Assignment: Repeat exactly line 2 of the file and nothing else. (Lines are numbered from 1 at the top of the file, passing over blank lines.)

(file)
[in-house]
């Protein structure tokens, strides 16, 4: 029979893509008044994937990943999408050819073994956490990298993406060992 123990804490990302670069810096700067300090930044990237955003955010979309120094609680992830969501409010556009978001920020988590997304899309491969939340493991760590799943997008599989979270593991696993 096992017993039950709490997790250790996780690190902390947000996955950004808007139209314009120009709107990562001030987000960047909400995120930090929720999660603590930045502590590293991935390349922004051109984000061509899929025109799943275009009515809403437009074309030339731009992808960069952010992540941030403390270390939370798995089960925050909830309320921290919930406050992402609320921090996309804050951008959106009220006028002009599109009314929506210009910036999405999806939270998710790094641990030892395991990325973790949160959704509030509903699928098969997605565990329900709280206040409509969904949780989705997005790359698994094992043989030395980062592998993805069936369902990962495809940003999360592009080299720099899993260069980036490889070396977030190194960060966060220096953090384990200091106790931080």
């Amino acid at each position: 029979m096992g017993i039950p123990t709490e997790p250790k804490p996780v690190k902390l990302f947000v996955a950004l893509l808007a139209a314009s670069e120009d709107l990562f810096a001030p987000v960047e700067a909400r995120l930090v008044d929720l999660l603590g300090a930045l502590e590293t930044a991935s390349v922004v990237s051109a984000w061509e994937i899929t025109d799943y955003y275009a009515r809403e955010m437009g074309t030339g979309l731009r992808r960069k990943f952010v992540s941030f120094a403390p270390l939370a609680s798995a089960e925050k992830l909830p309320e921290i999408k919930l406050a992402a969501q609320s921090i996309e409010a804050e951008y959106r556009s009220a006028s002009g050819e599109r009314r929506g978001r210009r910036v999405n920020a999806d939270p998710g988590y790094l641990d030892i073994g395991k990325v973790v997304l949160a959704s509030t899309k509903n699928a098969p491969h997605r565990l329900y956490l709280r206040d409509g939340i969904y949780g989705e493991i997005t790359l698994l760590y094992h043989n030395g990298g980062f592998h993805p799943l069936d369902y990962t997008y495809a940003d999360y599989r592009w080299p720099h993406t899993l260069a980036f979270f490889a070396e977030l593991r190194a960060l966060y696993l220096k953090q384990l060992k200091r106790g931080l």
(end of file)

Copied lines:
């Protein structure tokens, strides 16, 4: 029979893509008044994937990943999408050819073994956490990298993406060992 123990804490990302670069810096700067300090930044990237955003955010979309120094609680992830969501409010556009978001920020988590997304899309491969939340493991760590799943997008599989979270593991696993 096992017993039950709490997790250790996780690190902390947000996955950004808007139209314009120009709107990562001030987000960047909400995120930090929720999660603590930045502590590293991935390349922004051109984000061509899929025109799943275009009515809403437009074309030339731009992808960069952010992540941030403390270390939370798995089960925050909830309320921290919930406050992402609320921090996309804050951008959106009220006028002009599109009314929506210009910036999405999806939270998710790094641990030892395991990325973790949160959704509030509903699928098969997605565990329900709280206040409509969904949780989705997005790359698994094992043989030395980062592998993805069936369902990962495809940003999360592009080299720099899993260069980036490889070396977030190194960060966060220096953090384990200091106790931080």